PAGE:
High-interest rates, supply chain concerns and recessionary fears were among the primary challenges for the global automobile industry in 2022.
Those concerns aren’t anticipated to be remedied immediately. There’s considerable anxiety on Wall Street that this year’s supply shortfalls might swiftly develop into a “demand destruction” scenario just as vehicle production is finally ramping back up.
“There is active demand destruction in the industry, given inflation, interest rates, and energy costs − but so far, this has largely impacted the backlog,” Bernstein analyst Daniel Roeska said in an investor note earlier this month.
As vehicle manufacturing ramps back up, Roeska writes that markets early next year will be eager to grasp where, when and how much pain automakers will face.
Auto sales could still grow
Unlike conventional downturns or earlier eras when demand was slow, most analysts expect worldwide and U.S. vehicle sales to improve in 2023. That’s primarily because auto sales were already at or near recessionary levels in the U.S. and other parts of the world since the commencement of the Covid-19 pandemic in early 2020.
The pandemic affected manufacturing and supply systems worldwide, causing automakers to cut production significantly. The consequent lack of new cars, trucks and SUVs meant that automakers and dealers wanted – and got – substantially higher prices for the vehicles they were able to supply.
“New car supply is finally improving but the industry is substituting a supply problem with a demand one and that doesn’t speak good for revenues and profitability in the year ahead,” Cox Automotive’s chief economist, Jonathan Smoke said in a recent video.
Cox Automotive expects U.S. new vehicle sales of 14.1 million in 2023, which Charlie Chesbrough, Cox’s senior economist and director of industry analytics, described as “tepidly optimistic.”
Analysts predict this year’s U.S. auto sales to tally roughly 13.7 million. U.S. sales were 15.1 million in 2021 and 14.6 million in 2020.
S&P Global Mobility anticipates new vehicle sales globally to reach almost 83.6 million units in 2023, a 5.6% rise from the previous year. The statistics and consultancy organization forecasts that in the United States, sales will rise by 7% to over 14.8 million devices in 2023.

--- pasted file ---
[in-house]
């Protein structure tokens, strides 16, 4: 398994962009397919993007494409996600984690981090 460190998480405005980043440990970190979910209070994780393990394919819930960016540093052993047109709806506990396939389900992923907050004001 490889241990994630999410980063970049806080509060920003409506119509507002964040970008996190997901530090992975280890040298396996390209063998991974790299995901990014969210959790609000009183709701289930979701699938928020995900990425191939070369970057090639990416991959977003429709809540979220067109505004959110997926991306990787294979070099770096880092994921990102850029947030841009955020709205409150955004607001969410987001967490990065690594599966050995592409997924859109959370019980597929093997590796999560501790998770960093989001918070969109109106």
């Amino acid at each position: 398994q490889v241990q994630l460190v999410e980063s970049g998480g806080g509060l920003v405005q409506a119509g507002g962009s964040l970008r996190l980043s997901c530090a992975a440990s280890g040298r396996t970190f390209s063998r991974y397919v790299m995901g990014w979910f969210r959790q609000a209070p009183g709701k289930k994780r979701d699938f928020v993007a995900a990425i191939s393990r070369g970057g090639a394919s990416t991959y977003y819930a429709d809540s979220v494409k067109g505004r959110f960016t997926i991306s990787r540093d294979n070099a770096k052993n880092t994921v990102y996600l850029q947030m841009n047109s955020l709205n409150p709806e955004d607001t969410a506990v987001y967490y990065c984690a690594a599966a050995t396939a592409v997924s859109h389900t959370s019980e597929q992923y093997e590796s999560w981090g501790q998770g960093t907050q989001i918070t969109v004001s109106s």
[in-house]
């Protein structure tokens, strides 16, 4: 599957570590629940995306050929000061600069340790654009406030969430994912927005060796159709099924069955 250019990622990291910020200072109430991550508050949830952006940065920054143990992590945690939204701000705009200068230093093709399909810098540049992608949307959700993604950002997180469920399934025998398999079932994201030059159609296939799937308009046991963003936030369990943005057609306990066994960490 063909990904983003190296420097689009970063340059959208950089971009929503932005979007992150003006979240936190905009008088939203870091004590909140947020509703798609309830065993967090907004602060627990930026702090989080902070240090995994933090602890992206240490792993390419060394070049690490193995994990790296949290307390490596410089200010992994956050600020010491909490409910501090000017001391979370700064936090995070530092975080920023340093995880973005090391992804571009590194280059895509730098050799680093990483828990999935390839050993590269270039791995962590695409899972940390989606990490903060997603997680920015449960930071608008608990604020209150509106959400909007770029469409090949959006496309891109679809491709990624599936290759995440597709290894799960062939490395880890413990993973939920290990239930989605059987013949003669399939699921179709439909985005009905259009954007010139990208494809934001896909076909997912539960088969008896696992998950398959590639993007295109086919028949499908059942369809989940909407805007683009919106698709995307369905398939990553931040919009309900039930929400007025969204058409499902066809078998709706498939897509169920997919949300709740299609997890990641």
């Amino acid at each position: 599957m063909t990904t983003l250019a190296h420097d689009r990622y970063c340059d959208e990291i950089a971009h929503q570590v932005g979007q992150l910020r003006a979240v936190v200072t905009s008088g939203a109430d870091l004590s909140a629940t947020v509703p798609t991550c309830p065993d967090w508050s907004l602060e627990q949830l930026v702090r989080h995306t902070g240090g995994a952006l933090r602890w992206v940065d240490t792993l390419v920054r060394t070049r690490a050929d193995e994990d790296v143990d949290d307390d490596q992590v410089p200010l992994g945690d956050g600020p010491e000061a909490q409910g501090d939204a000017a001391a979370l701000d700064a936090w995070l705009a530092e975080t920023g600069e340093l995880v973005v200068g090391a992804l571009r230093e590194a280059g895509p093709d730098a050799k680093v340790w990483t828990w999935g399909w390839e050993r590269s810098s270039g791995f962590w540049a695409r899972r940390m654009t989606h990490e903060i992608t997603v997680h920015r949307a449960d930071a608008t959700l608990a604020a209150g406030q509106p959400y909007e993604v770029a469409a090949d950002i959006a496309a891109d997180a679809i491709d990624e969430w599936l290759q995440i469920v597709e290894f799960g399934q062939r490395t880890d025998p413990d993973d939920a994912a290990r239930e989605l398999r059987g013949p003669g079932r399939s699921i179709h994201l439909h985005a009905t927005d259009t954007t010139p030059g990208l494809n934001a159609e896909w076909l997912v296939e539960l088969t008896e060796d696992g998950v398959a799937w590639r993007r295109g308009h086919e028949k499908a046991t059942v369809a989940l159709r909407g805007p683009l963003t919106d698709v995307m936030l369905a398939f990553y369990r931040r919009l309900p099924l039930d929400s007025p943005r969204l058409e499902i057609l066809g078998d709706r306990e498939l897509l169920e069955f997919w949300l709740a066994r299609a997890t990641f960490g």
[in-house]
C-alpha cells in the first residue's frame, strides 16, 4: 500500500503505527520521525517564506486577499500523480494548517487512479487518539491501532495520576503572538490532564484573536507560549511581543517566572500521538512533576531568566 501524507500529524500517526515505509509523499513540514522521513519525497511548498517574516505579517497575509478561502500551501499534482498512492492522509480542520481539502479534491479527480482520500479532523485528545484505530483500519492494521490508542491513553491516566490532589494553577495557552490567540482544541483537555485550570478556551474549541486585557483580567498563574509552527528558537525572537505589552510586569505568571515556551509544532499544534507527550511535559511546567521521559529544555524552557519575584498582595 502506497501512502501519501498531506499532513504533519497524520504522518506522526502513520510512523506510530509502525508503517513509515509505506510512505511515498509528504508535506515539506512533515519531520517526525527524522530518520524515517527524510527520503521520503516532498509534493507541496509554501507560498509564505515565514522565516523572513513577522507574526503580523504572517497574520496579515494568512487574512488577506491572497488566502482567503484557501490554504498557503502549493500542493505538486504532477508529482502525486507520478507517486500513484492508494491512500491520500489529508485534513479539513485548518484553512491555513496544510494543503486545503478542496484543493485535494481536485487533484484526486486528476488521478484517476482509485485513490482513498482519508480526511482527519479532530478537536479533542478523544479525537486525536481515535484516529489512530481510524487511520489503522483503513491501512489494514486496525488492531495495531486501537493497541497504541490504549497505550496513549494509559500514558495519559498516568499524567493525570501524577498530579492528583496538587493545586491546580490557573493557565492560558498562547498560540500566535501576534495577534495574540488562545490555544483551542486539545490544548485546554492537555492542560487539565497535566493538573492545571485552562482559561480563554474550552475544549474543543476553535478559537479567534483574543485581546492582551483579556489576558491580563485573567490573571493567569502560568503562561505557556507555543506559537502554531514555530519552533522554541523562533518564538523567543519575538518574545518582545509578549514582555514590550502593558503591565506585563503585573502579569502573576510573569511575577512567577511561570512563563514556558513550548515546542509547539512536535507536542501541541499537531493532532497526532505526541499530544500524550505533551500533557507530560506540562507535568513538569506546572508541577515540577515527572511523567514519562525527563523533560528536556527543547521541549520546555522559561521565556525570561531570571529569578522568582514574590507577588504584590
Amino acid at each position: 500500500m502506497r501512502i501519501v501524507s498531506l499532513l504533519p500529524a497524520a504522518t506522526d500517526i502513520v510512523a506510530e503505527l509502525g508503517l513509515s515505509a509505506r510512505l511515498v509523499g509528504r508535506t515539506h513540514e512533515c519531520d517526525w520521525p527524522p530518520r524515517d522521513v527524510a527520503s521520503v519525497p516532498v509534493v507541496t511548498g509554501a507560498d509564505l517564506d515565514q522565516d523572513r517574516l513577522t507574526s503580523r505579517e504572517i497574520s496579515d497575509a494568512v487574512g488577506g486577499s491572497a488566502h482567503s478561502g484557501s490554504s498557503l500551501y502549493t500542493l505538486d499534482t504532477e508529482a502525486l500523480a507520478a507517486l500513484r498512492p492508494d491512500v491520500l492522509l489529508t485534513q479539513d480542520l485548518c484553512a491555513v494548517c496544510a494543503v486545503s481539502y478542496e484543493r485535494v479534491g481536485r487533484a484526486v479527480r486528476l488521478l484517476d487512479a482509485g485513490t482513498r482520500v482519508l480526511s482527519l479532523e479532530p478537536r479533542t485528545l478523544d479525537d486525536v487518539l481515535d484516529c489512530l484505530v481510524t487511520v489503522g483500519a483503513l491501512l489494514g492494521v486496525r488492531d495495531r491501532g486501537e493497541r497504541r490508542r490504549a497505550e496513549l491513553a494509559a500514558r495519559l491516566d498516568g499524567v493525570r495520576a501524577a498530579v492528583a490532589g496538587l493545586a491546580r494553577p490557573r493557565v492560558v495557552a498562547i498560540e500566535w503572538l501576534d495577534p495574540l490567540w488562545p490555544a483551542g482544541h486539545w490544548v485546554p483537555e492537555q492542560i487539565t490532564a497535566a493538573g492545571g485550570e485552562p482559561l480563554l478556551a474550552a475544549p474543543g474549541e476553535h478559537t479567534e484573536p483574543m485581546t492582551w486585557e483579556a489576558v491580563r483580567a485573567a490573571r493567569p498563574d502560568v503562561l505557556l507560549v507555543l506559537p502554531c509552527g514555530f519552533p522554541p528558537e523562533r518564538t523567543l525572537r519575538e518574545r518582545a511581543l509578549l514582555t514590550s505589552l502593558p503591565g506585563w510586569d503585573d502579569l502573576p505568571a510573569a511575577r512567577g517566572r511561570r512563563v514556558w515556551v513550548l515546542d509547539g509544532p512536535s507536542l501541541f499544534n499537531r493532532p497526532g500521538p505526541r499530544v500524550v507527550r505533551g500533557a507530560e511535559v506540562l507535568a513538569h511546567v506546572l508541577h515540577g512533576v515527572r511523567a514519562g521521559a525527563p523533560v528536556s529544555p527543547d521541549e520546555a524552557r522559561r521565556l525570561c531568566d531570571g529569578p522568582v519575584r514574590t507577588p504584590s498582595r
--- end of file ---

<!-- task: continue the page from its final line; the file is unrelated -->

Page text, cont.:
Chesbrough pointed out that many low-income and subprime borrowers, who would generally quit the new vehicle segment during a recession because of low inventories and record-high costs, have already done so.
But fat profits may be at risk
Automakers’ exceptional pricing power and profits on new vehicles during the past couple of years are anticipated to decline as sales climb.
Market recovery will be slow and cautious due to ongoing supply chain difficulties and fears of a recession. Consumers in the United States are hunkering down, making it challenging to sell them on a return to demand levels seen before the 2009 pandemic. Chris Hopson, manager of S&P Global Mobility’s North American light vehicle sales estimate, said that inventory and incentive activities would be critical barometers to evaluate possible demand destruction.
To rephrase the question, will manufacturers be forced to slash prices and give up profits to entice potential consumers to showrooms if interest rates continue to rise, recession worries continue to mount, and there is an excess inventory?
Consumers would be relieved by such news, as new car costs have hit record highs this year. But if that happens, it could hurt automakers’ bottom lines and drive away investors.
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